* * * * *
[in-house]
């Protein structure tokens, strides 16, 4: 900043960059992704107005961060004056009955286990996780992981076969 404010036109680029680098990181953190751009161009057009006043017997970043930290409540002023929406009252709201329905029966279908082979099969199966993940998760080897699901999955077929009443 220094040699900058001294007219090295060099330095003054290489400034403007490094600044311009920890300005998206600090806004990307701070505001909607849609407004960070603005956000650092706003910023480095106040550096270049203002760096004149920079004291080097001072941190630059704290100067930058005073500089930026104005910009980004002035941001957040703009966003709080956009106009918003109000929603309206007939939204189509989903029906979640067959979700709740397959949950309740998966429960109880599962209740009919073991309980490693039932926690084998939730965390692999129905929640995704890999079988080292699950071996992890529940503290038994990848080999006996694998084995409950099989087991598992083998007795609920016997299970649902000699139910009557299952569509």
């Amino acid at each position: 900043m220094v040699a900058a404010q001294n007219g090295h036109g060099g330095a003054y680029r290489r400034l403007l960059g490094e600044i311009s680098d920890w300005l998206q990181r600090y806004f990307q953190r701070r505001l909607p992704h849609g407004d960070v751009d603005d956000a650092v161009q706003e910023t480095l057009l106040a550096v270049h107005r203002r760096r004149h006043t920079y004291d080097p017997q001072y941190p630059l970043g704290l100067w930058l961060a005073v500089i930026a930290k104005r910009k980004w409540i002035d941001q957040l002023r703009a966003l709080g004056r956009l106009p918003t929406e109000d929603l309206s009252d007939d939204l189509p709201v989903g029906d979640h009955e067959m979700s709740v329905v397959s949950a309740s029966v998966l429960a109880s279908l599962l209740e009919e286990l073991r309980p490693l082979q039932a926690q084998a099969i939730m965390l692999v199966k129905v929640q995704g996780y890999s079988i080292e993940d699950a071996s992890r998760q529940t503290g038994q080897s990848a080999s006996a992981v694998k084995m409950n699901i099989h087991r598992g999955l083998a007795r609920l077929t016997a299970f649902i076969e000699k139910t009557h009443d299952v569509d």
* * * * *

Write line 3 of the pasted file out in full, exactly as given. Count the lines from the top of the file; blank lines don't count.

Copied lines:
């Amino acid at each position: 900043m220094v040699a900058a404010q001294n007219g090295h036109g060099g330095a003054y680029r290489r400034l403007l960059g490094e600044i311009s680098d920890w300005l998206q990181r600090y806004f990307q953190r701070r505001l909607p992704h849609g407004d960070v751009d603005d956000a650092v161009q706003e910023t480095l057009l106040a550096v270049h107005r203002r760096r004149h006043t920079y004291d080097p017997q001072y941190p630059l970043g704290l100067w930058l961060a005073v500089i930026a930290k104005r910009k980004w409540i002035d941001q957040l002023r703009a966003l709080g004056r956009l106009p918003t929406e109000d929603l309206s009252d007939d939204l189509p709201v989903g029906d979640h009955e067959m979700s709740v329905v397959s949950a309740s029966v998966l429960a109880s279908l599962l209740e009919e286990l073991r309980p490693l082979q039932a926690q084998a099969i939730m965390l692999v199966k129905v929640q995704g996780y890999s079988i080292e993940d699950a071996s992890r998760q529940t503290g038994q080897s990848a080999s006996a992981v694998k084995m409950n699901i099989h087991r598992g999955l083998a007795r609920l077929t016997a299970f649902i076969e000699k139910t009557h009443d299952v569509d």